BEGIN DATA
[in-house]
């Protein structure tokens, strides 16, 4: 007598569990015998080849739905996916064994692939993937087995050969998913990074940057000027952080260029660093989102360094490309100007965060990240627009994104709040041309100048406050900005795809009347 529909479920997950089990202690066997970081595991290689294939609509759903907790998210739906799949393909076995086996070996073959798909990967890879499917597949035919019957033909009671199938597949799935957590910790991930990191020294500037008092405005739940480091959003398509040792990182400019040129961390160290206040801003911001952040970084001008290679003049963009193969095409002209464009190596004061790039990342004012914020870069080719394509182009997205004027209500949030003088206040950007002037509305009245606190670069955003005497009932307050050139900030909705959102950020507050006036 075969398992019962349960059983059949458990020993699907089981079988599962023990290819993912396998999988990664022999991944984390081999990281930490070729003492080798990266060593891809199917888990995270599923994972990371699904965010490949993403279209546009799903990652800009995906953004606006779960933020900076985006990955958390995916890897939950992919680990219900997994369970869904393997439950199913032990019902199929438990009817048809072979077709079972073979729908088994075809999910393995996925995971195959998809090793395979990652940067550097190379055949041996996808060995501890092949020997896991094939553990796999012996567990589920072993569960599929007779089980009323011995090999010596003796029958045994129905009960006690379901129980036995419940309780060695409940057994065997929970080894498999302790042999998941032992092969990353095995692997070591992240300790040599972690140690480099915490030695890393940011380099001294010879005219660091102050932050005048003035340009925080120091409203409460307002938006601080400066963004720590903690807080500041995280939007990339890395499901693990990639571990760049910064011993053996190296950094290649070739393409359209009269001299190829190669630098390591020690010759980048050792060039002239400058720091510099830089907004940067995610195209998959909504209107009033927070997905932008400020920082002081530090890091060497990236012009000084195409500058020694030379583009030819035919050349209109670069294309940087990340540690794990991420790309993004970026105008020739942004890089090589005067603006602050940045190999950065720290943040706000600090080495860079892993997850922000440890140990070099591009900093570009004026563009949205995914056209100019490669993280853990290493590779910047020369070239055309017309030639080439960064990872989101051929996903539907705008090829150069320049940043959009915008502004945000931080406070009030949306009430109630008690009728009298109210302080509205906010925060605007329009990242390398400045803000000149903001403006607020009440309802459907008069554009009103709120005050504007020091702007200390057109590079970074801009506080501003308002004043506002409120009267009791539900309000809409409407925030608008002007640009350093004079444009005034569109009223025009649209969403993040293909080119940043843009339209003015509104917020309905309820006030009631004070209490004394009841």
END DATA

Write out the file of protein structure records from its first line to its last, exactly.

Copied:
[in-house]
């Protein structure tokens, strides 16, 4: 007598569990015998080849739905996916064994692939993937087995050969998913990074940057000027952080260029660093989102360094490309100007965060990240627009994104709040041309100048406050900005795809009347 529909479920997950089990202690066997970081595991290689294939609509759903907790998210739906799949393909076995086996070996073959798909990967890879499917597949035919019957033909009671199938597949799935957590910790991930990191020294500037008092405005739940480091959003398509040792990182400019040129961390160290206040801003911001952040970084001008290679003049963009193969095409002209464009190596004061790039990342004012914020870069080719394509182009997205004027209500949030003088206040950007002037509305009245606190670069955003005497009932307050050139900030909705959102950020507050006036 075969398992019962349960059983059949458990020993699907089981079988599962023990290819993912396998999988990664022999991944984390081999990281930490070729003492080798990266060593891809199917888990995270599923994972990371699904965010490949993403279209546009799903990652800009995906953004606006779960933020900076985006990955958390995916890897939950992919680990219900997994369970869904393997439950199913032990019902199929438990009817048809072979077709079972073979729908088994075809999910393995996925995971195959998809090793395979990652940067550097190379055949041996996808060995501890092949020997896991094939553990796999012996567990589920072993569960599929007779089980009323011995090999010596003796029958045994129905009960006690379901129980036995419940309780060695409940057994065997929970080894498999302790042999998941032992092969990353095995692997070591992240300790040599972690140690480099915490030695890393940011380099001294010879005219660091102050932050005048003035340009925080120091409203409460307002938006601080400066963004720590903690807080500041995280939007990339890395499901693990990639571990760049910064011993053996190296950094290649070739393409359209009269001299190829190669630098390591020690010759980048050792060039002239400058720091510099830089907004940067995610195209998959909504209107009033927070997905932008400020920082002081530090890091060497990236012009000084195409500058020694030379583009030819035919050349209109670069294309940087990340540690794990991420790309993004970026105008020739942004890089090589005067603006602050940045190999950065720290943040706000600090080495860079892993997850922000440890140990070099591009900093570009004026563009949205995914056209100019490669993280853990290493590779910047020369070239055309017309030639080439960064990872989101051929996903539907705008090829150069320049940043959009915008502004945000931080406070009030949306009430109630008690009728009298109210302080509205906010925060605007329009990242390398400045803000000149903001403006607020009440309802459907008069554009009103709120005050504007020091702007200390057109590079970074801009506080501003308002004043506002409120009267009791539900309000809409409407925030608008002007640009350093004079444009005034569109009223025009649209969403993040293909080119940043843009339209003015509104917020309905309820006030009631004070209490004394009841």